The National Nuclear Energy Corporation (Necsa) welcomed the state’s new nuclear power plan despite significant protests on Tuesday.
Necsa chairman David Nicholls said Sunday’s request for information from the Department of Mineral Resources and Energy is the “best way” to continue the debate on nuclear power in the country.
Nicholls says it is only a request for information, with “no financial or contractual obligations”. So there is no reason to be mad about the request.
The department published a request for information on Sunday for a nuclear program of 2,500 MW. The request is part of the department’s “preparatory work to develop plans for a future nuclear program”.
According to the department, this is in line with the 2019 Integrated Resource Plan (IRP) which stipulates that preparation must be done to build nuclear power stations “at a pace and scale that the country can afford”.
According to Necsa, the plan to build additional nuclear power for the country is nevertheless part of the very well-received IRP and the blueprint for power delivery for the next ten years.
The IRP suggests nuclear power is being added to the power grid in the form of small, modular reactors, especially from the 2030s when more and more coal-fired power stations will have to be shut down due to their age. However, one of the major requirements of the IRP is that the country must be able to afford the construction of nuclear power.
“The request for information enables the government to gain a better understanding of how much it will cost to deploy 2 500 MW of nuclear power technology,” says Nicholls.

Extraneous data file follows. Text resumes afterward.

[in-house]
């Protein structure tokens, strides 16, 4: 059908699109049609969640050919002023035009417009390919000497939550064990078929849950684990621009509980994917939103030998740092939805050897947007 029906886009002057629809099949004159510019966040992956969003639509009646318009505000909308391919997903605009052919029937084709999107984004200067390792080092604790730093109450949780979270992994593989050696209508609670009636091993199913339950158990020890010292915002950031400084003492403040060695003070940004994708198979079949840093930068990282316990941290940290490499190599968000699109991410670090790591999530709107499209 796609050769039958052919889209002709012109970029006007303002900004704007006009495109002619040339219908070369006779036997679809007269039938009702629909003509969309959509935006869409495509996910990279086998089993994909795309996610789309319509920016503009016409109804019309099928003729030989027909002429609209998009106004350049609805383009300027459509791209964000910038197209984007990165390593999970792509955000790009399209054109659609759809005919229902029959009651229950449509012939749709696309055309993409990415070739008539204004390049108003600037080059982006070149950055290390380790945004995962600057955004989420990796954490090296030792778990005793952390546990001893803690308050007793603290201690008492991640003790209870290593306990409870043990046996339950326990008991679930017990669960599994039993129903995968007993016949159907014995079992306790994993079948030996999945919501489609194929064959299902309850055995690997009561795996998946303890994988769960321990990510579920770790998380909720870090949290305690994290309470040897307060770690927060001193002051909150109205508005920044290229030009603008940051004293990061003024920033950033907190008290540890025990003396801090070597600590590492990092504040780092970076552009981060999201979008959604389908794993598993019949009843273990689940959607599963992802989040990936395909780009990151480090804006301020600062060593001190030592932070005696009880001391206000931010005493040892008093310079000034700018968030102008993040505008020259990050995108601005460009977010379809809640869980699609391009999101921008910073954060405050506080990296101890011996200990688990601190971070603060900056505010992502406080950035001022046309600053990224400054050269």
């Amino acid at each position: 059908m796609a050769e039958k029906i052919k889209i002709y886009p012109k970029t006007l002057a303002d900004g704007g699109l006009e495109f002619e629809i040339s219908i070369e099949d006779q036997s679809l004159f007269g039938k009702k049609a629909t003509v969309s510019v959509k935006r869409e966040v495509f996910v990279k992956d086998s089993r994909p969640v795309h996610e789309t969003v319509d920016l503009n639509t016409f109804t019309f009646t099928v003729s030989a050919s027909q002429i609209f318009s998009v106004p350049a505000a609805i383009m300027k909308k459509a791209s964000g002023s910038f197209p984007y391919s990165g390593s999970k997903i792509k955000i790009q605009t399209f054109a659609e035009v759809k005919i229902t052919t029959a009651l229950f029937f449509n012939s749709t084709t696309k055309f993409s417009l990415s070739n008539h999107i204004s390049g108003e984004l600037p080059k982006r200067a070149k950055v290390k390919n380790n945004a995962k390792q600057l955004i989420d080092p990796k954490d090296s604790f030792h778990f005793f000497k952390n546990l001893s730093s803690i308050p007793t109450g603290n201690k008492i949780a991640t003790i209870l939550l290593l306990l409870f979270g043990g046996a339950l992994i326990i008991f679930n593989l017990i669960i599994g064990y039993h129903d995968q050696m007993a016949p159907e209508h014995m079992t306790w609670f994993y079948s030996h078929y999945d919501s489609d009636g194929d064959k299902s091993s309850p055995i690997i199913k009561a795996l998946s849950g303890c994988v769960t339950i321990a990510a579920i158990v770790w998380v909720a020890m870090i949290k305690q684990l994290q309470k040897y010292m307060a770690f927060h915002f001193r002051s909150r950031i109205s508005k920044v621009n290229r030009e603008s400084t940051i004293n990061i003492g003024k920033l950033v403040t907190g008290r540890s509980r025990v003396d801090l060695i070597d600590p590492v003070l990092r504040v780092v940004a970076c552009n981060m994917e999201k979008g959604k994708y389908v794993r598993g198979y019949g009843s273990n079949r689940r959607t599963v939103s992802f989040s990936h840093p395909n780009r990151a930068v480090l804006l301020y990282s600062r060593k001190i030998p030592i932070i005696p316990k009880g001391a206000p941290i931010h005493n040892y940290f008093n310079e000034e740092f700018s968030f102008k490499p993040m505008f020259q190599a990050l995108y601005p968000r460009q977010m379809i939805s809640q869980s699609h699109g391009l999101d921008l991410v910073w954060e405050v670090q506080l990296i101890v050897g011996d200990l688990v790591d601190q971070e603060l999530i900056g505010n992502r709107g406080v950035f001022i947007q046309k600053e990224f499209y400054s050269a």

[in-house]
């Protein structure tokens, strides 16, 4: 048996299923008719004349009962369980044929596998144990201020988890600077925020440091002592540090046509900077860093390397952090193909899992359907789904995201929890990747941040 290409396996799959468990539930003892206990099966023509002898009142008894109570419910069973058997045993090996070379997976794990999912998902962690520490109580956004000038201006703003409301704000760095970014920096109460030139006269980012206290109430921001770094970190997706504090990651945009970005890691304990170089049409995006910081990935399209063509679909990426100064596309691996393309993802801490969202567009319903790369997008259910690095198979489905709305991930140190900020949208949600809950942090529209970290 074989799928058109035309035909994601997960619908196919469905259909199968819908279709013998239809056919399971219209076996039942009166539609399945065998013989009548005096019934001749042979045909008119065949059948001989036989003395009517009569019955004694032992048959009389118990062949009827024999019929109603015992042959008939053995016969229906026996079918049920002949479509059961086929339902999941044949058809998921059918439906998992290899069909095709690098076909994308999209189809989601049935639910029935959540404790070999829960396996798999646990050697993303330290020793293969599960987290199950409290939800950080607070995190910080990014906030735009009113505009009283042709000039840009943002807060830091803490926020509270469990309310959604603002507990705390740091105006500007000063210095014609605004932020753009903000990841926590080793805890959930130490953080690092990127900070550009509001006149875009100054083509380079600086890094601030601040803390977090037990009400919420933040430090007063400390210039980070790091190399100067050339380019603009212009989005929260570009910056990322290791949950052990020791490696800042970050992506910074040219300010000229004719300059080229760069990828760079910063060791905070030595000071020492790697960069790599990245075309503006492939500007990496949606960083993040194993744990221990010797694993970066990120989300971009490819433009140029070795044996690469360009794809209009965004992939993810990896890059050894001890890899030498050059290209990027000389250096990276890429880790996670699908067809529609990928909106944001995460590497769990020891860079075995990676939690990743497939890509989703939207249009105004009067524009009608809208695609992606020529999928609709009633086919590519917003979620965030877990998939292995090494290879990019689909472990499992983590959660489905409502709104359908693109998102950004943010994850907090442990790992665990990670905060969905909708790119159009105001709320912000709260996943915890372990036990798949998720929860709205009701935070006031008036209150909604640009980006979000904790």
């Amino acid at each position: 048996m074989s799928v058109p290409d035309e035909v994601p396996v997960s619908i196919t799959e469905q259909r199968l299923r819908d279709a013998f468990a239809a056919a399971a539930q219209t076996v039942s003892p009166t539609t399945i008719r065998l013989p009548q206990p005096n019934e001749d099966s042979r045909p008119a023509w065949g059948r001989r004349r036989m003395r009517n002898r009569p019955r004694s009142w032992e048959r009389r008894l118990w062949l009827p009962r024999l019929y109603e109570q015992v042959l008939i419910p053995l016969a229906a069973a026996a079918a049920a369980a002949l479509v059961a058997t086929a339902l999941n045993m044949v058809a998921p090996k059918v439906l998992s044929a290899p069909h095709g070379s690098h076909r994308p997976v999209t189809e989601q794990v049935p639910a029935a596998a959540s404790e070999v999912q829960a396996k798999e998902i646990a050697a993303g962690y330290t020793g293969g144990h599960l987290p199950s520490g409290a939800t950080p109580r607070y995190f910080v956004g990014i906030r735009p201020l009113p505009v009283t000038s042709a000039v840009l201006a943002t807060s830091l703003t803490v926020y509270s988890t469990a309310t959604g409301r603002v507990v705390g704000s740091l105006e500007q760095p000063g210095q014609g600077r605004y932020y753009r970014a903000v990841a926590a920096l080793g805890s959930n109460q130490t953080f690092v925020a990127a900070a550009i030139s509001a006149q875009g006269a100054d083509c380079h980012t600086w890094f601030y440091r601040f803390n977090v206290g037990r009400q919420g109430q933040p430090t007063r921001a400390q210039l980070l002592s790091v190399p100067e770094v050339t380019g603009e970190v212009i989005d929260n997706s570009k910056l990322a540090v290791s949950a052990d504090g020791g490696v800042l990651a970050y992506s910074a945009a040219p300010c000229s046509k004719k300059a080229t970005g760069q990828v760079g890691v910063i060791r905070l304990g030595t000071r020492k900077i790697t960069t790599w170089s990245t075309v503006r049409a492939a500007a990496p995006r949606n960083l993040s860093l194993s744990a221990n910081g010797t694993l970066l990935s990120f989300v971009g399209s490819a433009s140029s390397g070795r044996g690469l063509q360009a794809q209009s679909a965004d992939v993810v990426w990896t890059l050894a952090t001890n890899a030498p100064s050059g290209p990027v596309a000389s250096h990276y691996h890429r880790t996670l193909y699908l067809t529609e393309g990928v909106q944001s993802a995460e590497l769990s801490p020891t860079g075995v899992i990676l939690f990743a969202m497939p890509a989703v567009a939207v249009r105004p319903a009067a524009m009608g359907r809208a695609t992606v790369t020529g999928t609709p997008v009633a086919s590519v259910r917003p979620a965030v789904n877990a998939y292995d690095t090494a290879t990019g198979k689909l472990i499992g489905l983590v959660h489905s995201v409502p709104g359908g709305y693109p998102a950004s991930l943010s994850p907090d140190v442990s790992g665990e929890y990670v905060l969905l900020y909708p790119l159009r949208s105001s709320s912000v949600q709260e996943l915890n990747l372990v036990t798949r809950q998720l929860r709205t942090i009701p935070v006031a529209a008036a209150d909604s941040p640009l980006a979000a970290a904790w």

“The various financing and ownership options will indicate how the plan meets the requirement that it should be done at a pace and scale that the country can afford.”
However, DA energy spokeswoman Kevin Mileham said on Monday that his party would make a comprehensive presentation to the department about why South Africa could not afford a nuclear program.
The reality is, given the current economic situation exacerbated by the Covid-19 pandemic, the state treasury cannot afford new nuclear power, he says.
Gwede Mantashe, Minister of Mineral Resources and Energy, is also facing a court case should he continue with the department’s nuclear plans.
Just Friday, a lawyer from the environmental groups Earthlife and the Southern African Religious Communities’ Environmental Institute (Safcei), warned the state would be in violation of a 2017 court ruling if he starts a nuclear program before following proper legal procedures.
According to Mileham and the lawyers for Earthlife and Safcei, Mantashe’s steps do not differ much from former pres. Jacob Zuma’s at the time to enforce a nuclear program. The court order that the environmental groups obtained stopped the previous program of 9 600 MW. The court found that the nuclear program was unconstitutional because the proper procedure was not followed.
However, Necsa believes that the Nuclear Energy Act of 2008 commits the country to the need to implement the new nuclear program and contribute to the development of the country’s economy, infrastructure and skills.
Necsa acting chief Ayanda Myoli says they have been persuaded to make their significant expertise available to the plan. According to him, there is plenty of talent in the country regarding the building of nuclear power to ensure that the plan works and contributes to the economy.
Necsa says the more than 35-year-old Koeberg nuclear power plant is proof that South Africa is a world leader in nuclear power and should therefore utilize the technology.